Nathan Myhrvold (born 1959 in Seattle, Washington), formerly Chief Technology Officer at Microsoft, is co-founder of Intellectual Ventures, which is seeking to build a large invention portfolio. He personally holds more than 18 U.S. patents and has applied for more than 100. His company is accumulating patents in software.
Myhrvold attended Mirman School,  and began college at age 14. He studied mathematics, geophysics, and space physics at UCLA (BSc, Masters). At Princeton he earned a master's degree in mathematical economics and completed a PhD in theoretical and mathematical physics by age 23. In 1984 he was awarded a Hertz Foundation Fellowship for graduate study. He also attended Santa Monica College. For one year, he held a postdoctoral fellowship at Cambridge working under Stephen Hawking, studying cosmology, quantum field theory in curved space time and quantum theories of gravitation, but left to co-found a computer startup in Oakland, California. The company, Dynamical Systems Research Inc., sought to produce Mondrian, a clone of IBM's TopView multitasking environment for DOS. Microsoft purchased DSR in 1986 and Myhrvold worked there for 13 years. At Microsoft he founded Microsoft Research in 1991.
Myhrvold is a prize-winning nature and wildlife photographer. He is also involved with paleontological research on expeditions with the Museum of the Rockies. His work has appeared in scientific journals including Science, Nature, Paleobiology and the Physical Review, as well as Fortune, Time, National Geographic Traveler and Slate. He and Peter Rinearson helped Bill Gates write The Road Ahead, a book about the future that reached No. 1 on the New York Times bestseller list in 1995 and 1996. Myhrvold has contributed $1 million to the SETI Foundation for the development of the Allen Telescope Array, planned to be the world's most powerful radio telescope.
In addition to his business and scientific interests, he is a master French chef who has finished first and second in the world championship of barbecue in Memphis, Tennessee. An early culinary learning experience took place when he was allowed to act as an observer at one of Seattle's leading French restaurants.
After the Science Museum in London successfully built the computing section of Charles Babbage's Difference Engine #2 in 1991, Myhrvold funded the construction of the output section, which performs both printing and stereotyping of calculated results. He also commissioned the construction of a second complete Difference Engine #2 for himself, which was exhibited at the Computer History Museum in Mountain View, California from May 10, 2008 through December 2009.
On December 20, 2009, Myhrvold appeared on CNN's Fareed Zakaria GPS and discussed his innovative idea to eliminate global warming/climate change, involving geoengineering. It involves using hoses suspended 25 kilometers (15.5 miles) from the Earth into the atmosphere via helium balloons. The hoses would be placed near the North Pole and the South Pole and emit sulfur dioxide, which is known to scatter light. Myhrvold estimated that such a configuration could "easily dim the sun by one percent, and even do it in a way that wouldn't be visible."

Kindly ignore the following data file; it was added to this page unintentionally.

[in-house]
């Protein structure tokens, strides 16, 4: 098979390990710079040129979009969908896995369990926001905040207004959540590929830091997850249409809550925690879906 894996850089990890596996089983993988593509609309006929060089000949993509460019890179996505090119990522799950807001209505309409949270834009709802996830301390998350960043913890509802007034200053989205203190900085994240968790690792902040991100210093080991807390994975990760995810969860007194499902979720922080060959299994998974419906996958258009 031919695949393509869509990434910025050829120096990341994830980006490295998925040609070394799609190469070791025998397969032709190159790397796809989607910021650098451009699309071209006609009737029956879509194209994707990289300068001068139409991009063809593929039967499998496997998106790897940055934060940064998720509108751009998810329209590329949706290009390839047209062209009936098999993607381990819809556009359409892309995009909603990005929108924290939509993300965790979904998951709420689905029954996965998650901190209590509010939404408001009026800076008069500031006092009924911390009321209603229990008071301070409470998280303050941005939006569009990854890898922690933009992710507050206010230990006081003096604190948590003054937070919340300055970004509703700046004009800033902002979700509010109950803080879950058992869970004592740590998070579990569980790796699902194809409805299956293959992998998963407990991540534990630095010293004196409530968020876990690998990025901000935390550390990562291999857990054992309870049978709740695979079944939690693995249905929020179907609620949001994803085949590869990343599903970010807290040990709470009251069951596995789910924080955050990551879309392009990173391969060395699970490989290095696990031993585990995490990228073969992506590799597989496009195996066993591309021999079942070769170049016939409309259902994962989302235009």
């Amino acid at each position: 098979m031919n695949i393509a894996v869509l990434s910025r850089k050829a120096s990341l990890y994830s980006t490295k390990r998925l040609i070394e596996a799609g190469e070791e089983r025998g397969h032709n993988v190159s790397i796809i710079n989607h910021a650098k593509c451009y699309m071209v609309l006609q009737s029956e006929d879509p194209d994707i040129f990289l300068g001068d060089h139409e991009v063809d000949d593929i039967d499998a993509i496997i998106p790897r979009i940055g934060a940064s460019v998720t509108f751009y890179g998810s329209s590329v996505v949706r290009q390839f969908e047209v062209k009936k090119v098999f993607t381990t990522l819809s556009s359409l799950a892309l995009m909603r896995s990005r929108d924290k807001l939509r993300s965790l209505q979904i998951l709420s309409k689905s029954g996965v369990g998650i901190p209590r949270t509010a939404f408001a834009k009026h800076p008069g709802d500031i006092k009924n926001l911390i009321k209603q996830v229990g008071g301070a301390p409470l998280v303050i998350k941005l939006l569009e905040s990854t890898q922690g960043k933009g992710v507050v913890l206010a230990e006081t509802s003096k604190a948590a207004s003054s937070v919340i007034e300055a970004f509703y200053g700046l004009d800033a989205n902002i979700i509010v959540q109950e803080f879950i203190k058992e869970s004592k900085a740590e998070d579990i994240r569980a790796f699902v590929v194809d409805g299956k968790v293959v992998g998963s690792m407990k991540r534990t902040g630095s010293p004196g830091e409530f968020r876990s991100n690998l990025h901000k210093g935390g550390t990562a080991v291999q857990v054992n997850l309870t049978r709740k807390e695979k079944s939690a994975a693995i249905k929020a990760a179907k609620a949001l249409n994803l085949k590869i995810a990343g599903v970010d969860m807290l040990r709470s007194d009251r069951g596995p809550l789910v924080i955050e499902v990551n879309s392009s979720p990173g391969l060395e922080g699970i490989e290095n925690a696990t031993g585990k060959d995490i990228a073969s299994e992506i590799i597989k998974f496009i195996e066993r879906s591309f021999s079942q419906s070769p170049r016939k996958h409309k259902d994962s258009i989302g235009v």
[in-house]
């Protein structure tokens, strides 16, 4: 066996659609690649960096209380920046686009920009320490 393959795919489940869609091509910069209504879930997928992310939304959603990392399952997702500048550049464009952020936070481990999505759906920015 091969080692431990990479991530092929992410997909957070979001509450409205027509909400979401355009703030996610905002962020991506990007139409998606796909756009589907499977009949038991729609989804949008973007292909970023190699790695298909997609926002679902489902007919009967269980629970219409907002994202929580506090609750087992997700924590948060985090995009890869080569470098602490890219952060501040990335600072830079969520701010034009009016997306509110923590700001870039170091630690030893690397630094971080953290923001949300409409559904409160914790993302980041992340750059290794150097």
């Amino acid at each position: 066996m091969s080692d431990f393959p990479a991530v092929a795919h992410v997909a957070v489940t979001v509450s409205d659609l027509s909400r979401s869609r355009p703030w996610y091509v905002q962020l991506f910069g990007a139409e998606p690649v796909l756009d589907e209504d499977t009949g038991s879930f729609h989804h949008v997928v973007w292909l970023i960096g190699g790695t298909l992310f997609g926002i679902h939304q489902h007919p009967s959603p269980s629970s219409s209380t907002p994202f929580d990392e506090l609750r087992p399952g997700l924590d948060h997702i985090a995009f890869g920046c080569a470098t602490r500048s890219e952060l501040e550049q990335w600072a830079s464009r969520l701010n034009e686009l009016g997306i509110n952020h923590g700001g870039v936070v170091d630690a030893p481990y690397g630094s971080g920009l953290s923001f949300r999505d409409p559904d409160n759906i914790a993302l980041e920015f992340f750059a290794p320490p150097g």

- ↑ "Ubuntu: Microsoft is Patent Pal", Matthew Broersma, PC World, 23 May 2007
- ↑ Moon, Peter (2007-11-07). "Nathan Myhrvold on patent mongers and business". IDG. http://www.itworld.com/App/070711myhrvold/. Retrieved 2008-06-12.
- ↑ "Where Bright Minds Can Shine", Elaine Woo, Los Angeles Times, 22 November 2000
- ↑ Oversight Testimony “Patent Quality and Improvement” before the Subcommittee on the Courts, the Internet and Intellectual Property, House Committee on the Judiciary, United States Congress, 28 April 2005
- ↑ Microsoft (1999-06-01). "Microsoft Chief Technology Officer Nathan Myhrvold Takes Leave of Absence". Press release. http://www.microsoft.com/presspass/press/1999/Jun99/MyhrvoldPR.mspx. Retrieved 2006-10-14.
- ↑ "Myhrvold of Intellectual Ventures" (PDF). http://webreprints.djreprints.com/2032070014238.pdf. Retrieved 2008-09-15. Wall Street Journal, September 15, 2008
- ↑ "Green Pioneers: Godfather of nutty inventions". http://business.timesonline.co.uk/tol/business/entrepreneur/article7127608.ece. Retrieved 2010-06-02. Mark Harris, The Sunday Times, May 16, 2010
- ↑ "International Conservation Photography Awards 2008 Gallery". http://www.icpawards.com/2008Winners/Flora.html. Retrieved 2009-09-08.
- ↑ "Edge profile". http://www.edge.org/digerati/myhrvold/. Retrieved 2007-05-10.
- ↑ "Computer History Museum unboxes a Babbage difference engine". http://www.engadget.com/2008/04/21/computer-history-museum-unboxes-a-babbage-difference-engine/. Retrieved 2008-04-28.
- ↑ "The Computer History Museum Extends Its Exhibition of Babbage's Difference Engine No. 2". press release. Computer History Museum. March 31, 2009. http://www.computerhistory.org/press/babbage-engine-extension.html. Retrieved 2009-11-06.
- ↑ http://transcripts.cnn.com/TRANSCRIPTS/0912/20/fzgps.01.html
- ↑ http://www.usasciencefestival.org/about/advisors retrieved 2010-07-05
- Auletta, Ken, "The Highwaymen", Harvest Books, 1998. ISBN 0156005735 — cf Chapter 17: The Microsoft Provocateur: Nathan Myhrvold, Bill Gates Corporate Gadfly.
- Edstrom, Jennifer and Eller, Marlin, "Barbarians Led by Bill Gates: Microsoft From The Inside: How The World's Richest Corporation Wields Its Power", Holt Paperbacks, 1999. ISBN 0805057552
- Biography from Intellectual Ventures
- Who's afraid of Nathan Myhrvold?, Fortune, July 10, 2006
- In the Air: Who says big ideas are rare?, Malcolm Gladwell, The New Yorker, May 12, 2008
- TED talk (embedded video): Nathan Myhrvold: A life of fascinations